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Welcome

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Family history?

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Documents?

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Explore our history

The past needs a voice. This website is dedicated to highlighting the stories that have gone silent. Those tales are no longer lost.

Our ancestors shared similar paths. They traveled from the old country to the new. They dealt with hardships in strange cities and homesteads. They made their way through hard and lean times. You're here because of them. This is a resource to celebrate their lives and all that we've found out about them through research and documents.

If your background includes any of our featured surnames, please feel free to check out these links at your leisure. You may find something of interest. Maybe a connection to your family?

Each featured surname has its own history page with as many of the family details as we know. Links to relevant documents are included. Explore, enjoy...and if you have any questions at all, please drop us a line.

Latest updates: New photos from Petersen relatives were added on June 28, 2015. New Laurent and Lorentz information has been added August 8, 2014 to the All Names table, with updates to our Müller page on July 16, 2014. New documents related to our Laurent/Lorentz line were uploaded on February 4, 2014. If you see any likely matches from your own family history or need to reach the webmaster, please click Contact above and drop us a note.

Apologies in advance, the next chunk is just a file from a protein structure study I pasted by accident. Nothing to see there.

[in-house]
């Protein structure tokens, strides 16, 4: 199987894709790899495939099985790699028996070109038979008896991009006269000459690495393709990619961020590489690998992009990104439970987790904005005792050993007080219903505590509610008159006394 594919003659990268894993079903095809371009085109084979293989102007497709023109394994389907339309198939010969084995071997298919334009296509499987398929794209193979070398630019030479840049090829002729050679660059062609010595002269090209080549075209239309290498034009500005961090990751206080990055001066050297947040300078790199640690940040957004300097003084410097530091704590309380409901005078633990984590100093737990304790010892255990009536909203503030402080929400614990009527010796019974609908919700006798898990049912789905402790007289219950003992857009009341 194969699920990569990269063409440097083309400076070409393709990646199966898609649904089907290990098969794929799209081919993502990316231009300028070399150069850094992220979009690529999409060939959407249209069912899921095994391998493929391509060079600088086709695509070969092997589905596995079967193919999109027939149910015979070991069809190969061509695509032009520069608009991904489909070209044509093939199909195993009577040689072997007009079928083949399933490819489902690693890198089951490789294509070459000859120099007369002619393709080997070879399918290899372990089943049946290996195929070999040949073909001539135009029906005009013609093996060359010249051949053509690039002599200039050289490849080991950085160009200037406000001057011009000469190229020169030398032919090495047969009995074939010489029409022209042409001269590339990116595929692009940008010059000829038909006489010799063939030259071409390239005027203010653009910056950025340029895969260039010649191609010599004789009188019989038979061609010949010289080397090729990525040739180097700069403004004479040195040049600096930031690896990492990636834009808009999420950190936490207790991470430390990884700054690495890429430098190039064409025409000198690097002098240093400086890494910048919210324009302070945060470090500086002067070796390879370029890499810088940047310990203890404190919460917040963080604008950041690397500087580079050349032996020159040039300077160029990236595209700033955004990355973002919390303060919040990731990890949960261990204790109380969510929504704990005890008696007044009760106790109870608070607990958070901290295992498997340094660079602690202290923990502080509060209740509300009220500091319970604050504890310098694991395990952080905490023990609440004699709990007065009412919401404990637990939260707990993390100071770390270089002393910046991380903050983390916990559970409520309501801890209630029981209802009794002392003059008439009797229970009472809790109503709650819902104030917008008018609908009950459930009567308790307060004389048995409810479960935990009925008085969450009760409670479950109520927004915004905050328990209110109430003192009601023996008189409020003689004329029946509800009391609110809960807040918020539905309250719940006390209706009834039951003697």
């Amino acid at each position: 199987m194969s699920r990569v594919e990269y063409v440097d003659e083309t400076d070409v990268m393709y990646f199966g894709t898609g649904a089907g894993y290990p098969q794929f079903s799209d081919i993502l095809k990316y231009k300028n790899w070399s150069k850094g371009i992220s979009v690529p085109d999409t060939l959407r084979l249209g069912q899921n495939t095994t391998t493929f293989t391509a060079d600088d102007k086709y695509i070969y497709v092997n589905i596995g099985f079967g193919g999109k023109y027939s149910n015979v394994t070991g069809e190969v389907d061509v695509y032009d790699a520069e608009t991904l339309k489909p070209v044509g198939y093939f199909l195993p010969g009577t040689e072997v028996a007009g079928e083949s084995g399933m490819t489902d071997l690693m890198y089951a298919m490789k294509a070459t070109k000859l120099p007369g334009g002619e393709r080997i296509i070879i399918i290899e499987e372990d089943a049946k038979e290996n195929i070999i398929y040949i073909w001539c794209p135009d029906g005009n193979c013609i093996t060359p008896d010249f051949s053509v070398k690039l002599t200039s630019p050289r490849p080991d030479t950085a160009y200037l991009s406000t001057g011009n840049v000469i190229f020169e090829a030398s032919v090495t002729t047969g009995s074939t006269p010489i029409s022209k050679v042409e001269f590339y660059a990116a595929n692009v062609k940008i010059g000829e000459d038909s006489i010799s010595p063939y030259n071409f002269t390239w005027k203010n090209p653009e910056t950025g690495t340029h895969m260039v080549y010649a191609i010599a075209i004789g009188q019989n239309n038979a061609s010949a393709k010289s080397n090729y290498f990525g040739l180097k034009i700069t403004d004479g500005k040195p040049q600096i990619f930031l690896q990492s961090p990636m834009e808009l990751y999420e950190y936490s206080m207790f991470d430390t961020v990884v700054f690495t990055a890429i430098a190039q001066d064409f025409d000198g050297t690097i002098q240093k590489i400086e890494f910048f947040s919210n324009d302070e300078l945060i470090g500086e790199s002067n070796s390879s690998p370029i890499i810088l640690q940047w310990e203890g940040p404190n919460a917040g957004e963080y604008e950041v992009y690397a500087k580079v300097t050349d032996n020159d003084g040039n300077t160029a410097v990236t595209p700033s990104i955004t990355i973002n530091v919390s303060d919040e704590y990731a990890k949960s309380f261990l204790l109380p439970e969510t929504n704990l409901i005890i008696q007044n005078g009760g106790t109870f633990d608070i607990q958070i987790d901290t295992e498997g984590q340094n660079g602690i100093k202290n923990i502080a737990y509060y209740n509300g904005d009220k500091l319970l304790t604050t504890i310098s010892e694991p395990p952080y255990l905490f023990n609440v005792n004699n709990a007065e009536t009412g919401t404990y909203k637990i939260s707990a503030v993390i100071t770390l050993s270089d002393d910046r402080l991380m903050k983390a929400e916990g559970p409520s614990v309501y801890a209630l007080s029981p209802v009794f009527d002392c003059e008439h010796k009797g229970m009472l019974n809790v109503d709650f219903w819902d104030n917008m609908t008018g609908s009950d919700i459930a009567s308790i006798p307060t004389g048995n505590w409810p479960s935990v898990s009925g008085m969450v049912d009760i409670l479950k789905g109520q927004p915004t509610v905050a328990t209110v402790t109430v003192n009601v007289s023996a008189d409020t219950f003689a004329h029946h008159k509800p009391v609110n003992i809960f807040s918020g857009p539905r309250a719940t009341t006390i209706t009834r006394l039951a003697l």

As the great sage once said, "Everything is illuminated in the light of the past."



A closer look

These are just three of our featured ancestral families

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Müller is a common-enough name, in our family traceable to the early 1700s in the area around Flörsheim am Main. Our early Müllers were hunters for the estates of noblemen. Their descendant, Ludwig Müller (above), born in 1819 became a clergyman and emigrated to America where he was an esteemed Lutheran pastor.

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This tinted photograph shows the children of George and Arnolda (Von Oven) Jatho around 1889 in Charleston. Georgia, Maryliese, and Herbert were second generation children whose immigrant grandfather, Georg Wilhelm Jatho, came to Charleston in 1848 looking for better economic times and political stability.

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The Petersen brothers came from northern Schleswig to Nebraska in the 1870s to farm the land. Some settled in Mason City and Omaha, while some ventured further afield to Kenosha, Wisconsin and Chicago, Illinois (where a Petersen sister had settled). All of them left numerous progeny whom we can thank for these photos.

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